Level: Intermediate Job Function: Analyst / Scientist / Engineer William Q. Meeker, Distinguished Professor of Statistics, Iowa State University Christopher Gotwalt, JMP, Director of Statistical Research and Development, SAS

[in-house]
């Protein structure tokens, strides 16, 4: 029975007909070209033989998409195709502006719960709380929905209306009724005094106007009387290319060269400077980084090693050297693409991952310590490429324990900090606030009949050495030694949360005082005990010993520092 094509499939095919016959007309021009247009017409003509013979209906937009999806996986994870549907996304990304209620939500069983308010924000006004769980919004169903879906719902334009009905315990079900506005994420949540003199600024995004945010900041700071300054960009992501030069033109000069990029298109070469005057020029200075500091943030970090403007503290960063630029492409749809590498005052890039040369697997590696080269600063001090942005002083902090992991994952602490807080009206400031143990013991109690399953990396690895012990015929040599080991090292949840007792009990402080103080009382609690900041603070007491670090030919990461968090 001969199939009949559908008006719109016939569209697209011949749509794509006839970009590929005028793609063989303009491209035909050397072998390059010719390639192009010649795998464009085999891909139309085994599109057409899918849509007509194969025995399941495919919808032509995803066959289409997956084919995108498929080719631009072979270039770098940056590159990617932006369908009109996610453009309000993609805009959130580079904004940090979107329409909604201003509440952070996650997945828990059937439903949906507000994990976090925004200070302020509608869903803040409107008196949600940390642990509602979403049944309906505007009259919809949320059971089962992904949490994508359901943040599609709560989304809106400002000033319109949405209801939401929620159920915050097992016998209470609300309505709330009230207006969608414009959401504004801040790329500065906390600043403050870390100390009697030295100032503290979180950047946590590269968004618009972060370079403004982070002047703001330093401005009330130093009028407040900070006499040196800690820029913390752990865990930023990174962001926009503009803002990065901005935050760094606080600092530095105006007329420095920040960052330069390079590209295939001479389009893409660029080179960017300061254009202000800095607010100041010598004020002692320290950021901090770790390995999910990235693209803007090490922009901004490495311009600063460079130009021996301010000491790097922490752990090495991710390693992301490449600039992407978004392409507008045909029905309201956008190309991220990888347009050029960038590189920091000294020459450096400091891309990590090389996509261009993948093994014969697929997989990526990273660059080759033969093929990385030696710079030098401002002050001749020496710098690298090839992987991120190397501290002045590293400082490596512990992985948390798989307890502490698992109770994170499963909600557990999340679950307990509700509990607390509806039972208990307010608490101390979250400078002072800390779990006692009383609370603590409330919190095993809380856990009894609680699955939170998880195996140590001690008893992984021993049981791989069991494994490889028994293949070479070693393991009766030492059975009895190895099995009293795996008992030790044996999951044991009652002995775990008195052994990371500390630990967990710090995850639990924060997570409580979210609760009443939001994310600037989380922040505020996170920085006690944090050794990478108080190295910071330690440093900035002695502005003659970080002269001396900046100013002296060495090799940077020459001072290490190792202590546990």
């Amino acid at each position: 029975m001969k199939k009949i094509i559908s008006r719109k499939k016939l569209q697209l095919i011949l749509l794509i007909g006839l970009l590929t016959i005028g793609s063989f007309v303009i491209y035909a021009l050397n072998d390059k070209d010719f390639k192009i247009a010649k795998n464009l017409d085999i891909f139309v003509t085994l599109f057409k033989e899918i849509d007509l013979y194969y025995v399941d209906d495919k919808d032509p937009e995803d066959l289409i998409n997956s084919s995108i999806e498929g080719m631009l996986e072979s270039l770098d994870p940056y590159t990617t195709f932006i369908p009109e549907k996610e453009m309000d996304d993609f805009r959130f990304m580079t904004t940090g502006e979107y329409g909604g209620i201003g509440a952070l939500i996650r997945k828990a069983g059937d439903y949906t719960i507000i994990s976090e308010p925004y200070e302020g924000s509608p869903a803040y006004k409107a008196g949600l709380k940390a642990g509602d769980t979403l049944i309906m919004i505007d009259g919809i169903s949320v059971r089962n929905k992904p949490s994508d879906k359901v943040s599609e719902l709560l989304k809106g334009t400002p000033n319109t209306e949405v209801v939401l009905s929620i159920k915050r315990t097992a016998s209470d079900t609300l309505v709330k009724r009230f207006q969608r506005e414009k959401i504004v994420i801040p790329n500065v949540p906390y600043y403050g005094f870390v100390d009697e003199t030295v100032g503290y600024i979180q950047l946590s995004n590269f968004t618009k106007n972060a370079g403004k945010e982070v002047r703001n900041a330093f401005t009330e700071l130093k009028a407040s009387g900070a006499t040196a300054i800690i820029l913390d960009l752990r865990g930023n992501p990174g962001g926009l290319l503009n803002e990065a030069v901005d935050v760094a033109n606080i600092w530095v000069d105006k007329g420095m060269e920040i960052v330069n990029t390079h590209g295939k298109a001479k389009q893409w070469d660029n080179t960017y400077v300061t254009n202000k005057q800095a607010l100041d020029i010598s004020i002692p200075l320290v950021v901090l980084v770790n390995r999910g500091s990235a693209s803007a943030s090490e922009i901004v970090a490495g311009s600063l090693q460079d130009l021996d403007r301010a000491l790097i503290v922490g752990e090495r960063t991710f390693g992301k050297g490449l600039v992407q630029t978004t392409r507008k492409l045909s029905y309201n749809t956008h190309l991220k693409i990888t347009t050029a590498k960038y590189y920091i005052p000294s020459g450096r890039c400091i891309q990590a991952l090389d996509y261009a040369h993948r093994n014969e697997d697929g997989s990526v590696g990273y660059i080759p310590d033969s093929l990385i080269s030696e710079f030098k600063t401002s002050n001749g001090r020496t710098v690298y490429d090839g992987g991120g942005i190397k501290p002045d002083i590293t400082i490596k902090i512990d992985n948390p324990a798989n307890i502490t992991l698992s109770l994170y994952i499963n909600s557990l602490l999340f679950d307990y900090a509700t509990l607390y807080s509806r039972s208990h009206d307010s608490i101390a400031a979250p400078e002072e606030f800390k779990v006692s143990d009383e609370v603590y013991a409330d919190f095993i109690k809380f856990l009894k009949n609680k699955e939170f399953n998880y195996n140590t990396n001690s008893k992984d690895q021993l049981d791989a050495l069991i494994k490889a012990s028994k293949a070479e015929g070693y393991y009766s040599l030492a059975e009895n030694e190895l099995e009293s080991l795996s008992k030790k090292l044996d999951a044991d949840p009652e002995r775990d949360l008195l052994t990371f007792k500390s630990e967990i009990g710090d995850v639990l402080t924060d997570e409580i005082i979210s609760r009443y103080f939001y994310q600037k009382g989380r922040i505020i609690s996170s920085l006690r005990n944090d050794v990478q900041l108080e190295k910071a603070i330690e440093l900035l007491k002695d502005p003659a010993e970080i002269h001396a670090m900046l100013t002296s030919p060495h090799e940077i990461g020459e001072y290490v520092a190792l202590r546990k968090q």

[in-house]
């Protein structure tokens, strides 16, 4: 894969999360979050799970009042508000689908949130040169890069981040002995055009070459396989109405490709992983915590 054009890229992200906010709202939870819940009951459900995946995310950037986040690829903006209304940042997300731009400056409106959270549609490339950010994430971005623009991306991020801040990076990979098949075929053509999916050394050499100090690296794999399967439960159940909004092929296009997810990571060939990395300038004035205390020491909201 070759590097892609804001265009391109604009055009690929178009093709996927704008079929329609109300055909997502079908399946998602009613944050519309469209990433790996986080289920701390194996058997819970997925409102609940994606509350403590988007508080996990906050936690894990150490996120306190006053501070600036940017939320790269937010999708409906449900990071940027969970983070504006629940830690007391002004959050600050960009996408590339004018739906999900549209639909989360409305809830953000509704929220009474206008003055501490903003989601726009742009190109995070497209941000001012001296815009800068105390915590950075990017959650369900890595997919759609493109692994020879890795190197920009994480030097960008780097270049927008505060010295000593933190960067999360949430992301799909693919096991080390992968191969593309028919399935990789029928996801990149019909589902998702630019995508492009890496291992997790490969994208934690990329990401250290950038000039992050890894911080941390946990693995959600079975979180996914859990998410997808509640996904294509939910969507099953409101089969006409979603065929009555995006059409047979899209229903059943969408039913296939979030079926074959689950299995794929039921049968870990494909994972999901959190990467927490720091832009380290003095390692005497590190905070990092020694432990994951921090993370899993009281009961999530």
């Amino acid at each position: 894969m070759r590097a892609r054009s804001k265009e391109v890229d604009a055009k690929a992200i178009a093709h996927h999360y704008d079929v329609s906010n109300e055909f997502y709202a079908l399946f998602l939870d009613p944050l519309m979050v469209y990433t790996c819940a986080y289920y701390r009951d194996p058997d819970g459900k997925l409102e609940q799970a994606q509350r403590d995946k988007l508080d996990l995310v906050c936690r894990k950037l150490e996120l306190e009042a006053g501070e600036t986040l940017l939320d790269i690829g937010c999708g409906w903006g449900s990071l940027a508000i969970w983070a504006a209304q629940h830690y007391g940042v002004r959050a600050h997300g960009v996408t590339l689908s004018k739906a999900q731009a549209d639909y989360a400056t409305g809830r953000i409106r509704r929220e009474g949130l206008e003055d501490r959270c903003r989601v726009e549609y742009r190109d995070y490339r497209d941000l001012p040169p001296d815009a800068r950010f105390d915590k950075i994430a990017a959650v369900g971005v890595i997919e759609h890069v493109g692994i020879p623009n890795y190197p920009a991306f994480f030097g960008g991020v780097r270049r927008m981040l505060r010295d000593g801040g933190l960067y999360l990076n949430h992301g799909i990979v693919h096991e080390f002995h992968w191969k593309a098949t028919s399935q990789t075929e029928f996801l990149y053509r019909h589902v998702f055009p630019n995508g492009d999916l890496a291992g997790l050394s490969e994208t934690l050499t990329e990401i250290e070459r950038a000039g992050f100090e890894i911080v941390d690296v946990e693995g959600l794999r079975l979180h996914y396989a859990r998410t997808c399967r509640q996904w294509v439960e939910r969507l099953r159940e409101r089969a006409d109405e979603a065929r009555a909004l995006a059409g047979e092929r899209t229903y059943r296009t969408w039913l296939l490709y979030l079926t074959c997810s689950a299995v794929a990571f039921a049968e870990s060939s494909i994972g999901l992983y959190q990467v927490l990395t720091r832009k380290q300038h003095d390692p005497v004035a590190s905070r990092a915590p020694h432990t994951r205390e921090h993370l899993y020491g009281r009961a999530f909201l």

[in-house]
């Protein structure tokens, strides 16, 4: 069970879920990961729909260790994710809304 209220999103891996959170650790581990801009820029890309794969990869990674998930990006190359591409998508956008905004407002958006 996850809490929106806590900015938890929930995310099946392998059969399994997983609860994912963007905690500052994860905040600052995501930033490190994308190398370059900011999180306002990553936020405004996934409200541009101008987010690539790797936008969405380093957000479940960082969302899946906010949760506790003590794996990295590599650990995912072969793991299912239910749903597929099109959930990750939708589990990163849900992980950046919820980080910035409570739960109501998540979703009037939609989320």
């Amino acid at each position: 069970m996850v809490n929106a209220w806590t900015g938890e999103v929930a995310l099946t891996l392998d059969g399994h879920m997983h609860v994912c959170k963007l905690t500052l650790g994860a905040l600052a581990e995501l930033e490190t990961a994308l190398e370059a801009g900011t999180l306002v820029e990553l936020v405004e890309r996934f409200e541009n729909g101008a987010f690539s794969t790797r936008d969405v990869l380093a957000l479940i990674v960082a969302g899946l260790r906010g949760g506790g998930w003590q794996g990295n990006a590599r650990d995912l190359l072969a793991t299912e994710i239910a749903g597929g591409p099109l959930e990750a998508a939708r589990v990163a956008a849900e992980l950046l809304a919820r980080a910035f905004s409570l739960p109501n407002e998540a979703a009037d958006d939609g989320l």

The development of theory and application of Monte Carlo Markov Chain methods, vast improvements in computationally capabilities and emerging software alternatives, especially in JMP, have made it possible for the wide use of Bayesian methods in reliability applications. Bayesian methods, however, remain controversial in reliability (and other applications) because of the concern about where the needed prior distributions should come from. On the other hand, there are many applications where engineers have solid prior information on certain aspects of their reliability problems based on physics of failure or previous experience with the same failure mechanism (e.g., imprecise knowledge about the activation energy in a temperature-accelerated life test or about the Weibull shape parameter in analysis of fatigue failure data). In such applications, the use of Bayesian methods offers an appropriate, if not compelling, compromise between assuming that such quantities are known and assuming that nothing is known. In this talk, I compare the use of Bayesian methods with traditional maximum likelihood methods for a set of examples including the analysis of field-failure data, accelerated life test data and accelerated degradation test data.